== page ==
Protestors felt their governor wasn’t listening to them, so they broke out their megaphones on Friday.
To make their voices heard, about 300 disgruntled residents and students took to the streets to protest Gov. Rick Scott’s budget cuts with a rally hosted by Fight Back Florida, a labor-student coalition.
They gathered on UF’s Plaza of the Americas to hear speeches while protesters in 14 cities statewide held similar rallies. Then, they marched about 15 blocks to City Hall.
Along the way, a man sitting in Mother’s Pub & Grill fist-pumped to the chants with a cigarette between his fingers. One marcher held a sign that compared Scott to the evil Lord Voldemort of the Harry Potter series. Drivers honked their horns, and some people left stores to join the humming river of signs and slogans.
Event coordinator Dave Schneider taped a letter to the door of City Hall that declared it a sanctuary for labor and education rights.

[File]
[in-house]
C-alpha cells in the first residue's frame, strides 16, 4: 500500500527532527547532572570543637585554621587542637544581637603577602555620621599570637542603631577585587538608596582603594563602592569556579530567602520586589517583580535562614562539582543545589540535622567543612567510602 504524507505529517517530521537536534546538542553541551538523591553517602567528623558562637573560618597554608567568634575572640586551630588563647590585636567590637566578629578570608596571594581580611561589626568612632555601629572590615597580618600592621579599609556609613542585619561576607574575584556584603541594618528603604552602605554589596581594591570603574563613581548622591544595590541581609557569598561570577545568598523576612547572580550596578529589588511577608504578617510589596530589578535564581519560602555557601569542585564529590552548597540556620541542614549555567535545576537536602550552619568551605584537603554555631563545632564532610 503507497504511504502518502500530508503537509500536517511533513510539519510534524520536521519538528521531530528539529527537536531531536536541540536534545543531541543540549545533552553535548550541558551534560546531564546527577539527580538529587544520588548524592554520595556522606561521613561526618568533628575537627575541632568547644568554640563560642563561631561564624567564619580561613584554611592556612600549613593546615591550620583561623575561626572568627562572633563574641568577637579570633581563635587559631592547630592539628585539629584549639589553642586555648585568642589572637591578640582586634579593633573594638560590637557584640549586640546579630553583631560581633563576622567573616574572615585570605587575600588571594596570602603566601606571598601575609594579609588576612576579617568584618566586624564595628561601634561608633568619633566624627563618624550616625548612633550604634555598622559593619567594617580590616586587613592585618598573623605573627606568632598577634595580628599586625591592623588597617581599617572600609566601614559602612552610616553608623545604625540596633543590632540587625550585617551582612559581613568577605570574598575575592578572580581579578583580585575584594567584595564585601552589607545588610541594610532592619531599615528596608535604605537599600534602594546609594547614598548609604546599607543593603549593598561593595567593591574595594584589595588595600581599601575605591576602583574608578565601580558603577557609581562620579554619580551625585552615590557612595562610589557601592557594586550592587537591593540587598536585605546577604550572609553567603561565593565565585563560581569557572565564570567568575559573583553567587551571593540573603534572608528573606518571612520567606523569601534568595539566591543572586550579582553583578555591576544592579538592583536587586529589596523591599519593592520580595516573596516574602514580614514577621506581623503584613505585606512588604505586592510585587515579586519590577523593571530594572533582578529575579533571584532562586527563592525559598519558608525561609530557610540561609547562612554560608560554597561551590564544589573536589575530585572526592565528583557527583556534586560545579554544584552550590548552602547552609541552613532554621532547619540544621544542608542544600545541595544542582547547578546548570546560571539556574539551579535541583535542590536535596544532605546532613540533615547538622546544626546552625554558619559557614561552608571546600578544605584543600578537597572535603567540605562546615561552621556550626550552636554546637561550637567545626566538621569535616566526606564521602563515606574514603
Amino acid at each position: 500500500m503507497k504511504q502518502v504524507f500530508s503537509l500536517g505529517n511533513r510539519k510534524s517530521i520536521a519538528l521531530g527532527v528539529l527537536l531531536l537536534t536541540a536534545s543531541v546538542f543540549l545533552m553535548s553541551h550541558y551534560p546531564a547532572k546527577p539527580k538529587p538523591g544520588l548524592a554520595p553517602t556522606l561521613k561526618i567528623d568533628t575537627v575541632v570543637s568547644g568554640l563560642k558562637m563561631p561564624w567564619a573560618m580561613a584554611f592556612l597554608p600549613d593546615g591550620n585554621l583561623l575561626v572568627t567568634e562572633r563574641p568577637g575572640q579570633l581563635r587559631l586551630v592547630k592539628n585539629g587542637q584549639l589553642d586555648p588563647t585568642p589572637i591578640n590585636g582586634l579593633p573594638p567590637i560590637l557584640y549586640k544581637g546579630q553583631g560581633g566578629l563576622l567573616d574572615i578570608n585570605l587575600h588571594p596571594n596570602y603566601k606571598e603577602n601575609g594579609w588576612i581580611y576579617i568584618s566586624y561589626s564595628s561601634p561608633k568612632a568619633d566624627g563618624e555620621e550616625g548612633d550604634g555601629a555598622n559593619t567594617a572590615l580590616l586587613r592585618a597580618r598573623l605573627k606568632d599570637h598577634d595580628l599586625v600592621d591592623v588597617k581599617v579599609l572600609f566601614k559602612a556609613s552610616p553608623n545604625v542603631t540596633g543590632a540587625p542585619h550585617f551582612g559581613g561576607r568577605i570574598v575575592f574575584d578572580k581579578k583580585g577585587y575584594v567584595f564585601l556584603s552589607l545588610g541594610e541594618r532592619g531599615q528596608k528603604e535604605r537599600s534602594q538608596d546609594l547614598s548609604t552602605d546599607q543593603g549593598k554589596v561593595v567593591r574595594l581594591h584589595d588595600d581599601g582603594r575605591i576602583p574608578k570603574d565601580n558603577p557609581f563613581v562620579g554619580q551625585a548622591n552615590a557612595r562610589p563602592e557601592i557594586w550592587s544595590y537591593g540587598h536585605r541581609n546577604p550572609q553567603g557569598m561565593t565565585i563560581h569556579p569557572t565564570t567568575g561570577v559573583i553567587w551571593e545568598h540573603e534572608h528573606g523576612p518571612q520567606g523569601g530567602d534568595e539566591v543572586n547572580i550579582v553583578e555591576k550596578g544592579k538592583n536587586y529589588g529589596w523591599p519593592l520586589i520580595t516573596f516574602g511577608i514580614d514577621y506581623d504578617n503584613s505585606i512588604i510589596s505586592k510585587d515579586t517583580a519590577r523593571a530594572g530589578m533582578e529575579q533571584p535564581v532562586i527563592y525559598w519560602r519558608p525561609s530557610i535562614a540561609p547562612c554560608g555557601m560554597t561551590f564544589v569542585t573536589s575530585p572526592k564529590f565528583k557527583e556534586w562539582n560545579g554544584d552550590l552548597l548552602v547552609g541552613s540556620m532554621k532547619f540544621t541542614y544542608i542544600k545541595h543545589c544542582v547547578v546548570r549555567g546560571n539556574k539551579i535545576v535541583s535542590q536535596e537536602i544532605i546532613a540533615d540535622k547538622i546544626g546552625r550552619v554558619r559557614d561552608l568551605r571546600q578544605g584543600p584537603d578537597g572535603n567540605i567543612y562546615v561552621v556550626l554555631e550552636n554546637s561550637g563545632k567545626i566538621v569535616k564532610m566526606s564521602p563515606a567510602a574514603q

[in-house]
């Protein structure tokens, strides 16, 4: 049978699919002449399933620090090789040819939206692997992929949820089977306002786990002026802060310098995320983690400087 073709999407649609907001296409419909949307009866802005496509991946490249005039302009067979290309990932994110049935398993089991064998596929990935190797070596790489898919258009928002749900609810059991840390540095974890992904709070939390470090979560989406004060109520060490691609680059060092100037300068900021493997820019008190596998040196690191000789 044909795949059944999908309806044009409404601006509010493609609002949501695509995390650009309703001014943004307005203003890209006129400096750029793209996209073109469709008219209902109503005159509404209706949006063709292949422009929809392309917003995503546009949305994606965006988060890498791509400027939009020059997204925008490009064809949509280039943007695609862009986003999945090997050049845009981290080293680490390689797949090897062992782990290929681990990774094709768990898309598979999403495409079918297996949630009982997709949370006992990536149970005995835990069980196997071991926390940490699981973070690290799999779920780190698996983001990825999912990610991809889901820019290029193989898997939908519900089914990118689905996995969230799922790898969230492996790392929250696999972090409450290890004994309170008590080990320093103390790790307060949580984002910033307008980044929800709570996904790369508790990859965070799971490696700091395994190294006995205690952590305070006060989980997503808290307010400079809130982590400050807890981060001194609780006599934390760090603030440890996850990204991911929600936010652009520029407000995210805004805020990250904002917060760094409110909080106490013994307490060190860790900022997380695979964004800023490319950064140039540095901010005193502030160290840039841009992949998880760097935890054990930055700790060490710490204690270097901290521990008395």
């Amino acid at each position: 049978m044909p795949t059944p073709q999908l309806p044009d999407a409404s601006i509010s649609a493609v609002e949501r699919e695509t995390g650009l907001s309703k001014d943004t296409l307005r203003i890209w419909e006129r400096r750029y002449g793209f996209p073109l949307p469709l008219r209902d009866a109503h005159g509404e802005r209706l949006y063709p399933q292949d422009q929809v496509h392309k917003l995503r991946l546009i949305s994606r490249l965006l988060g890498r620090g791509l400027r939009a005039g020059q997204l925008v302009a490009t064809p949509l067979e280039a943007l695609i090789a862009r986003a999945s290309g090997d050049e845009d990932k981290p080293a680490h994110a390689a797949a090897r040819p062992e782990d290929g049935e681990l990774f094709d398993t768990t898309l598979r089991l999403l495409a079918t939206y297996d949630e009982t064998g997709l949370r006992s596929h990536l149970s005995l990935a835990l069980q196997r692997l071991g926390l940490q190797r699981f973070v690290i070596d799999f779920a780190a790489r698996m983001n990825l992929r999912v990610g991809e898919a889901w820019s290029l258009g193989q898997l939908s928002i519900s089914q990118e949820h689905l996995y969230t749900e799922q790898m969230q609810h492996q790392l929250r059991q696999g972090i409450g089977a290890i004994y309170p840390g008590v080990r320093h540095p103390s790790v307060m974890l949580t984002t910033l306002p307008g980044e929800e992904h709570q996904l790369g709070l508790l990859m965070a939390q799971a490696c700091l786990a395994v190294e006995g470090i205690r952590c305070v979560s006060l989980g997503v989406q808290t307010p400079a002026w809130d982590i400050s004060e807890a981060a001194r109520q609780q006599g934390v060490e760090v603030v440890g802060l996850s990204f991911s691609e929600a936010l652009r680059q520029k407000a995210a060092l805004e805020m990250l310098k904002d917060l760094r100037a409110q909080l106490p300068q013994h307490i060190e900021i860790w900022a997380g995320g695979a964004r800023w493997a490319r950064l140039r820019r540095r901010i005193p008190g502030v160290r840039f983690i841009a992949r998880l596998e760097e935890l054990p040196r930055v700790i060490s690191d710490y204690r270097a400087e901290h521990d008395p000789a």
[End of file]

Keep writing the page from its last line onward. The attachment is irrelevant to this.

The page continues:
“We demand a government for the people and not against it,” Schneider said.
Eileen Roy and Gunnar Paulson, members of the School Board of Alachua County, came to the rally wearing red T-shirts that read “Education Cuts Don’t Heal.”
“I think it’s an effort to destroy public schools,” said Roy, a 30-year teacher who taught at Gainesville High School and Eastside High School. “I honestly do.”
She said county schools have been shielded from the worst of the cuts so far thanks to national stimulus funding, but that financial support will end after this year.
Paulson, a 40-year teacher who taught physical education and math at Gainesville High School and Buchholz High School, said the cuts will reduce the amount of services, like after-school sports, that schools will be able to provide. Inevitably, he said, cuts will mean higher drop-out and unemployment rates, which will affect all of Gainesville.
“People better wake up and realize this governor is not doing the right thing,” he said.